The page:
LEWISTON — Central Maine Medical Center’s new, state-of-the-art, comprehensive cancer treatment center is set to open in less than a month, promising to improve both the hospital’s capacity and quality of care.

The Cancer Care Center will bring CMMC’s surgical oncology, radiation oncology and chemotherapy units together under one roof, an improvement for patients who walk across campus to access cancer services on opposite ends.

The need for two new linear accelerators — machines used to target radiation at tumors with pinpoint accuracy — was partly responsible for the construction of the cancer center. CMMC’s current linear accelerators have become outdated, and new models are too large to fit in the same space.

Totaling $4.2 million, the two new linear accelerators are the most striking examples of the center’s cutting-edge treatment technology. Both are estimated to last just 10 years before replacements are necessary, according to John Hamilton, vice president for oncology and surgical services at Central Maine Healthcare, CMMC’s parent company.

“We have a lot of capabilities with these new machines to expand our capabilities and delivering new or higher-end treatments as those come online,” he said. “This is a long-term investment, and we’re very, very excited about it.

John Hamilton, vice president for oncology and surgical services, provides details about the linear accelerator Thursday during the opening for the Cancer Care Center at Central Maine Medical Center in Lewiston. Linear accelerators aim radiation at cancer tumors with pinpoint accuracy during radiation therapy. Daryn Slover/Sun Journal

The center also boasts 24 bays for chemotherapy infusions, five more than the hospital currently has. They are in an aesthetically appealing, naturally lit space. While receiving treatment, patients will have access to TV, Wi-Fi and radio to help pass the time.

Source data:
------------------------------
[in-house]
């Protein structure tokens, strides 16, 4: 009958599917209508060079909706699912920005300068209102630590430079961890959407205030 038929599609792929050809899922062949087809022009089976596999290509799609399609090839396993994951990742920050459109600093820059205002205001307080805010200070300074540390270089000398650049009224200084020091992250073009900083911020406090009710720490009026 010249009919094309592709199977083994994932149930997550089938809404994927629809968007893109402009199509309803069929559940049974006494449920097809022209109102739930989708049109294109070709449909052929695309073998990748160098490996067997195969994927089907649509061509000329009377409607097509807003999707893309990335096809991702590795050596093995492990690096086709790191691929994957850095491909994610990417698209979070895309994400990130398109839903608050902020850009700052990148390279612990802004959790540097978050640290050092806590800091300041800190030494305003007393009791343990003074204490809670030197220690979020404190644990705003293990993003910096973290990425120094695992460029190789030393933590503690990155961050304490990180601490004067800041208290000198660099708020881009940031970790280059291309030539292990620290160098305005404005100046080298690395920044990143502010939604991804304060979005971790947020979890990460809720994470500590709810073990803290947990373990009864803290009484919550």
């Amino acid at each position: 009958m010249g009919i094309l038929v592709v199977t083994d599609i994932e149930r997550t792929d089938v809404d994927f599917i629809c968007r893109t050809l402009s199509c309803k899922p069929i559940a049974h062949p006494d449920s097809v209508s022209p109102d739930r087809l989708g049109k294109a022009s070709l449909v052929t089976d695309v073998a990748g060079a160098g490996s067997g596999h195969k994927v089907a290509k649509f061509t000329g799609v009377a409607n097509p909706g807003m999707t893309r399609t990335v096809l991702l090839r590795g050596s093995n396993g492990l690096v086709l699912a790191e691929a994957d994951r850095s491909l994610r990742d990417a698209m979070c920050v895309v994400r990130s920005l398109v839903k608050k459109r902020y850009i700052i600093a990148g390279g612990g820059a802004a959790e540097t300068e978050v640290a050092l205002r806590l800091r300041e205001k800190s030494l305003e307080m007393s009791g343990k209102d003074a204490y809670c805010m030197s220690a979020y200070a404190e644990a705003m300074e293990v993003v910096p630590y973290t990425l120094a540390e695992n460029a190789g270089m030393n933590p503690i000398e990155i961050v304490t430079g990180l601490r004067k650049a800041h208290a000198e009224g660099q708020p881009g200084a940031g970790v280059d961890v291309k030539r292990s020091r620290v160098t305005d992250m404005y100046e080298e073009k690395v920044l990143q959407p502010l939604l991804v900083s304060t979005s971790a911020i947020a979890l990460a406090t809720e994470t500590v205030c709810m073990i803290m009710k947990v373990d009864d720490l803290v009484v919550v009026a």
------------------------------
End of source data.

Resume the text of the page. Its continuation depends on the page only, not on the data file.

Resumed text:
It’s a sharp contrast to the hospital’s treatment facilities.

“Our current state is very closed off, very dark, kind of a dreary older space,” Hamilton said.

The space is slightly curved, mirroring the double helix shape of DNA.

“Helix represents not only science, but life and hope,” said Hector Tarraza, chief oncology institute physician.

The design and functionality of the infusion area was especially important when creating the center’s designs.

“Our staff bonds to these patients tremendously,” Hamilton said. “You can imagine seeing somebody on a daily basis or weekly basis or monthly basis for years on end, they really become a part of their families. In and of itself, we wanted to provide a space that is the best place away from home.”


Peter Wright, left, senior vice president of operations for Central Maine Medical Center, and Dr. Hector Tarraza walk Thursday through the infusion suites during the opening ceremony for the Cancer Care Center at the Lewiston hospital. Daryn Slover/Sun Journal

CMMC sees over 100 patients each day for cancer care, according to Hamilton, with about 8,000 radiation treatments performed every year.

The Dempsey Center, a Lewiston-based nonprofit organization that provides free support services for people with cancer and their families, will also have a resource center on the first floor of the building.

Last week, Hamilton brought a Boston-based oncologist physician interested in working at CMMC on a tour of the facility.

“He was absolutely wild and stunned,” Hamilton recalled. “You won’t go anywhere else in New England and find a nicer cancer care center. We went and traveled to a lot of them to look and see what we wanted to do. You will not find a better place.”

The new cancer center will additionally benefit Central Maine Healthcare’s regional cancer treatment facilities in Bridgton and Rumford by bringing more specialized staff into the hospital system, said Peter Wright, vice president of operations for CMMC and president of Bridgton and Rumford hospitals. Specialists hired at the new cancer center will also work in the regional hospitals.

“With the program that we have, we’re able to rotate super specialists … out into all of our markets, so we can bring that level of subspecialty,” he said. “Pretty much everything that’s done here (in Lewiston), with the exception of the radiation oncology, can be done in Bridgton and Rumford.”

“That’s even more important because … from Bridgton and Rumford, it’s an hour’s drive,” he said. “People with cancer are some of the sickest people in our community. We don’t want them to have to drive an hour two, three times a week. So those satellite outposts that we have at each of the regional hospitals is tremendously important to bring the care locally and bring that level of expertise locally.”

The $37 million center was built by Bateman Partners, a commercial real estate developer based in Portland. The hospital will lease the center over the next 20 years.

Originally proposed in 2019, the state approved CMMC’s proposal in 2020, with construction beginning later that year. The cancer center is planning to begin patient care June 6.

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